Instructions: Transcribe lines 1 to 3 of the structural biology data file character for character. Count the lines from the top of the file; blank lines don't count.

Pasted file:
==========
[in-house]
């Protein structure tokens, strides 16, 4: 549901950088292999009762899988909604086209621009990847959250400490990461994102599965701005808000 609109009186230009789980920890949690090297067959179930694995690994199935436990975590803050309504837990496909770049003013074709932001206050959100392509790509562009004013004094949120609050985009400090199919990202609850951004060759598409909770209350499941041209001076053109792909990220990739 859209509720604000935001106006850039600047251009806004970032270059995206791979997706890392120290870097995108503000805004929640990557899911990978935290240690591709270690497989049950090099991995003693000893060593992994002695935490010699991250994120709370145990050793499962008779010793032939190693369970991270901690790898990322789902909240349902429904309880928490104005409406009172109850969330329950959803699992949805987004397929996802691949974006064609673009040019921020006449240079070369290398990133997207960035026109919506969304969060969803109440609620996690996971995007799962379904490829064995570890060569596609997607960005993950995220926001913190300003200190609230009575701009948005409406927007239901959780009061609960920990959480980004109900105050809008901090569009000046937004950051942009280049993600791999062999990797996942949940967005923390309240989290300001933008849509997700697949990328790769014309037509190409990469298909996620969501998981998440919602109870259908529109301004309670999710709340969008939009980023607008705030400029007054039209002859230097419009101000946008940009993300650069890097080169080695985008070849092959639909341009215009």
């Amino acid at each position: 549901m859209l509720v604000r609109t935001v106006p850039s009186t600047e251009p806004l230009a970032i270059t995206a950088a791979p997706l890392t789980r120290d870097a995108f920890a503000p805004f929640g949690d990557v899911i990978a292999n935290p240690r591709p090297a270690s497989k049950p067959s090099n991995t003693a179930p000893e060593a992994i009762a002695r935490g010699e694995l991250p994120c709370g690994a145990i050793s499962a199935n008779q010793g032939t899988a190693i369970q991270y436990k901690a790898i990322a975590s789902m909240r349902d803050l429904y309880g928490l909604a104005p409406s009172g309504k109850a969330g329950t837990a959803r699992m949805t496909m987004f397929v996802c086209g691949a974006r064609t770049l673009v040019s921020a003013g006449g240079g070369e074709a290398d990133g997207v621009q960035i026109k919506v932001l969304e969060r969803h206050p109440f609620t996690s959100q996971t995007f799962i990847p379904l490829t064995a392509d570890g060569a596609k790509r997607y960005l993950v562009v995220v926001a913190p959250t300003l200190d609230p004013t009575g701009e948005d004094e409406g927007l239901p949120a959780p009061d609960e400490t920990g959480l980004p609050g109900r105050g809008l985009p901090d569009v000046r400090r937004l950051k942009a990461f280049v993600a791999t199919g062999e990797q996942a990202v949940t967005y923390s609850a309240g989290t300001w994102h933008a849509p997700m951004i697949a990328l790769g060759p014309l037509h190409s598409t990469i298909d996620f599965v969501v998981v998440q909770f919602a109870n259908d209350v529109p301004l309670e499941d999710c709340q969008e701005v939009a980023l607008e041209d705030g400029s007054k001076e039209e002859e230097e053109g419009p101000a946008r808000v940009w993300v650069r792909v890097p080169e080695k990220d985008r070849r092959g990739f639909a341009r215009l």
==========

[in-house]
């Protein structure tokens, strides 16, 4: 549901950088292999009762899988909604086209621009990847959250400490990461994102599965701005808000 609109009186230009789980920890949690090297067959179930694995690994199935436990975590803050309504837990496909770049003013074709932001206050959100392509790509562009004013004094949120609050985009400090199919990202609850951004060759598409909770209350499941041209001076053109792909990220990739 859209509720604000935001106006850039600047251009806004970032270059995206791979997706890392120290870097995108503000805004929640990557899911990978935290240690591709270690497989049950090099991995003693000893060593992994002695935490010699991250994120709370145990050793499962008779010793032939190693369970991270901690790898990322789902909240349902429904309880928490104005409406009172109850969330329950959803699992949805987004397929996802691949974006064609673009040019921020006449240079070369290398990133997207960035026109919506969304969060969803109440609620996690996971995007799962379904490829064995570890060569596609997607960005993950995220926001913190300003200190609230009575701009948005409406927007239901959780009061609960920990959480980004109900105050809008901090569009000046937004950051942009280049993600791999062999990797996942949940967005923390309240989290300001933008849509997700697949990328790769014309037509190409990469298909996620969501998981998440919602109870259908529109301004309670999710709340969008939009980023607008705030400029007054039209002859230097419009101000946008940009993300650069890097080169080695985008070849092959639909341009215009």
């Amino acid at each position: 549901m859209l509720v604000r609109t935001v106006p850039s009186t600047e251009p806004l230009a970032i270059t995206a950088a791979p997706l890392t789980r120290d870097a995108f920890a503000p805004f929640g949690d990557v899911i990978a292999n935290p240690r591709p090297a270690s497989k049950p067959s090099n991995t003693a179930p000893e060593a992994i009762a002695r935490g010699e694995l991250p994120c709370g690994a145990i050793s499962a199935n008779q010793g032939t899988a190693i369970q991270y436990k901690a790898i990322a975590s789902m909240r349902d803050l429904y309880g928490l909604a104005p409406s009172g309504k109850a969330g329950t837990a959803r699992m949805t496909m987004f397929v996802c086209g691949a974006r064609t770049l673009v040019s921020a003013g006449g240079g070369e074709a290398d990133g997207v621009q960035i026109k919506v932001l969304e969060r969803h206050p109440f609620t996690s959100q996971t995007f799962i990847p379904l490829t064995a392509d570890g060569a596609k790509r997607y960005l993950v562009v995220v926001a913190p959250t300003l200190d609230p004013t009575g701009e948005d004094e409406g927007l239901p949120a959780p009061d609960e400490t920990g959480l980004p609050g109900r105050g809008l985009p901090d569009v000046r400090r937004l950051k942009a990461f280049v993600a791999t199919g062999e990797q996942a990202v949940t967005y923390s609850a309240g989290t300001w994102h933008a849509p997700m951004i697949a990328l790769g060759p014309l037509h190409s598409t990469i298909d996620f599965v969501v998981v998440q909770f919602a109870n259908d209350v529109p301004l309670e499941d999710c709340q969008e701005v939009a980023l607008e041209d705030g400029s007054k001076e039209e002859e230097e053109g419009p101000a946008r808000v940009w993300v650069r792909v890097p080169e080695k990220d985008r070849r092959g990739f639909a341009r215009l």